While all this makes for a moving and intriguing story, its relevance applies to Christians when they, too, face difficult times, feelings of desertion, being left to tolerate chronic sickness and pain, believing all the while that Jesus could take care of any or all of that — if He only would.

And when He doesn’t?

Ah! There’s the rub! It is so often at this point that believers, disappointed in the failure of Jesus’ unquestioned power being released to bring healing, deliverance, or supply, give in to bitterness and anger. Finally, in pathetic sorrow, some denounce the One they once professed to love and serve ... all because their earnest need in prayer was not met as they desired or believed was possible.

The problem lies with the implied question. Too often, in the midst of pain, we are tempted to define God strictly by what He will do for us. In a sense, we’re asking, “Are You God because You meet my desires or needs when I call for them?”

Believers will ultimately find their hearts at rest in their faith in Jesus when they simply ask, “Are you the One?” As they focus on His divine identity instead of demanding release from the prison of illness, the hurt of relationships, the supplying of something desperately wanted, they can take hold of an eternal perspective.

The real question is, “Are You the One whom I can trust with my never-dying soul? Are You the One I can expect to be waiting for me when death overtakes me?”

The good news is Jesus left His ID for us, just as clearly as He did for John. He is the One!

Jesus’ ID is the Cross — and the empty tomb. The fact is, without the shedding of blood there is no remission of sin (Hebrews 9:22), and in undeniable love, Jesus offered His own blood. This Man made one sacrifice for sins forever (Hebrews 10:12).

The historic fact of Jesus’ resurrection validates everything He ever said.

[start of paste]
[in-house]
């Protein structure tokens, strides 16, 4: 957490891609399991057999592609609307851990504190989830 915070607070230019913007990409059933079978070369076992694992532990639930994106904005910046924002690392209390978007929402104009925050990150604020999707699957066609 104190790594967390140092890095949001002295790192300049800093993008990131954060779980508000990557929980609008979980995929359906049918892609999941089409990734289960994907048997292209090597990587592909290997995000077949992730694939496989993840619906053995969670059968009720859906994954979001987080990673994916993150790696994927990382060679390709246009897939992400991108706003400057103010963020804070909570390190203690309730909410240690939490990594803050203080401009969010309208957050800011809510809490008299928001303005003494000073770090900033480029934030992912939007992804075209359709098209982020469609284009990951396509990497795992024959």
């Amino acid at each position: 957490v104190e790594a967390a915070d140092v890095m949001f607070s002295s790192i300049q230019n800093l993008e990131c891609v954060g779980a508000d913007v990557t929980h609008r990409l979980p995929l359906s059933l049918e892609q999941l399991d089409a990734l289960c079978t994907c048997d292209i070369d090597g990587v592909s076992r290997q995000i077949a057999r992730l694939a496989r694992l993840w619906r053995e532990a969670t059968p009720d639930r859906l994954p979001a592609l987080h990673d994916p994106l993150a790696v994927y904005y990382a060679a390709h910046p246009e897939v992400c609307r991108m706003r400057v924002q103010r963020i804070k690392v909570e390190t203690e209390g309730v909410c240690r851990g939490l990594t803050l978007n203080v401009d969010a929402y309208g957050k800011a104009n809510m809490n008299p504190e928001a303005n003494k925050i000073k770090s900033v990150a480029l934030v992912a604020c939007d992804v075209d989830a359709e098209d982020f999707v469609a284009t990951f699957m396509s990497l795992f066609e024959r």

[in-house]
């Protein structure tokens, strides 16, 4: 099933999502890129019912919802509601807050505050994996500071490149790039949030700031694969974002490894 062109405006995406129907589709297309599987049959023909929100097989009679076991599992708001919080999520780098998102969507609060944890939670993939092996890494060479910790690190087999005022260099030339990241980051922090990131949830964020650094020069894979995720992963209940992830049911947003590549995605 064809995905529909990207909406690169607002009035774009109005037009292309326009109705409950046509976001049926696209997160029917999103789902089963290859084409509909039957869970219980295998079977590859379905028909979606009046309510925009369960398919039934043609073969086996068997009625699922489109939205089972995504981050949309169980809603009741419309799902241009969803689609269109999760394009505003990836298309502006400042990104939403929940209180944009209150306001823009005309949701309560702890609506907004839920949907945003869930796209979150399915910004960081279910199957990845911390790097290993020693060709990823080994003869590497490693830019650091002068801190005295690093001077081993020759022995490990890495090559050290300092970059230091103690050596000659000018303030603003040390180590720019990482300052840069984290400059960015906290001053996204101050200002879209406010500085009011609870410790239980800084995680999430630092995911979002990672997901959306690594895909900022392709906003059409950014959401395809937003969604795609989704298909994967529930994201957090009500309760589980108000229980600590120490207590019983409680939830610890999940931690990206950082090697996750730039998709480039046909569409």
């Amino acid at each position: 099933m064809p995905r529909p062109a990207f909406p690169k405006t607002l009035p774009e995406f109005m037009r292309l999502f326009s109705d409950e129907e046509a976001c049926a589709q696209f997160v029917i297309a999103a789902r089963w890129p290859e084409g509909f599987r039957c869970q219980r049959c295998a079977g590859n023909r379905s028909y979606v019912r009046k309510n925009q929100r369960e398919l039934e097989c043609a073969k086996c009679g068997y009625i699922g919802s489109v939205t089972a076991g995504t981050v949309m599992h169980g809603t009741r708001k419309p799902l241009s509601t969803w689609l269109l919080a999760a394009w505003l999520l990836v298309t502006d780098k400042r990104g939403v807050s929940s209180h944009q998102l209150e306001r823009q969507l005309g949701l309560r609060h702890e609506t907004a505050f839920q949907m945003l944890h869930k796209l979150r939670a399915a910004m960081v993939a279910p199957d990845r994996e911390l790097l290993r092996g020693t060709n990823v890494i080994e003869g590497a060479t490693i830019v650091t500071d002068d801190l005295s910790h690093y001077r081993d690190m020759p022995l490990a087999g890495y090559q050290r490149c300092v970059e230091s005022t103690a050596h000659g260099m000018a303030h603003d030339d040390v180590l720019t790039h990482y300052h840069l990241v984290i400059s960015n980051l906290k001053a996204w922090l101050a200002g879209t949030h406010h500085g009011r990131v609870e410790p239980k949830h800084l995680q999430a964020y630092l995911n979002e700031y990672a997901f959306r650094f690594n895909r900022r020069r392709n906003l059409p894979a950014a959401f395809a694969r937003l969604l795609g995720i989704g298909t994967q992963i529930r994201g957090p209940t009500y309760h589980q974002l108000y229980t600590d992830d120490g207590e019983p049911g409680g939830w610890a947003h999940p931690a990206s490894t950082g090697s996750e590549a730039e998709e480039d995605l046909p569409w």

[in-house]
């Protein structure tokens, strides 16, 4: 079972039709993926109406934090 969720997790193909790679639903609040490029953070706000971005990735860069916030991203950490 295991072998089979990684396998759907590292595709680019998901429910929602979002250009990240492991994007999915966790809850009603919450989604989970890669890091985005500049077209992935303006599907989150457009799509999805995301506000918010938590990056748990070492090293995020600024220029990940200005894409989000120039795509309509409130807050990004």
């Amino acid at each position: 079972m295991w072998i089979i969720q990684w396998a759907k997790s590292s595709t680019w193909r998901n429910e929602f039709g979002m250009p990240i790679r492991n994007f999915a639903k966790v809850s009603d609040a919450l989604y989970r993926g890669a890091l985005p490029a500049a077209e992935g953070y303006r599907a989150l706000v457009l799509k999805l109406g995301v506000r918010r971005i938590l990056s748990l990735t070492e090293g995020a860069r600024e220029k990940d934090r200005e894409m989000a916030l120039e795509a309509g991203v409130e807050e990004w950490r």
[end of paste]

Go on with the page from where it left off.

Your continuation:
Oh, there is no denying how desperate we are to find relief from the problems and pain that come our way. But until we come to the right question — Is He the Son of God, the Savior of the world? — disappointment, anger, wavering faith and doubt will forever plague the would-be Christian. Jesus proved His identity and fulfilled His redemptive mission on Easter morning!

With Jesus’ identification perfectly proven, we can proclaim with a faith as solid as that of the three Hebrews, Shadrach, Meshach and Abednego:

“King Nebuchadnezzar, we do not need to defend ourselves before you in this matter. If we are thrown into the blazing furnace, the God we serve is able to deliver us from it, and he will deliver us from Your Majesty’s hand. But even if he does not, we want you to know, Your Majesty, that we will not serve your gods or worship the image of gold you have set up” (Daniel 3:16-18, NIV).

As God’s children, we are sure to face a spectrum of trials, meet many a disappointment, and at times suffer momentary defeat. But our God reigns, and our faith is well placed.

The Cross and the empty tomb forever provide Jesus Christ’s unmistakable ID.


ALLEN GROFF lives in Sachse, Texas.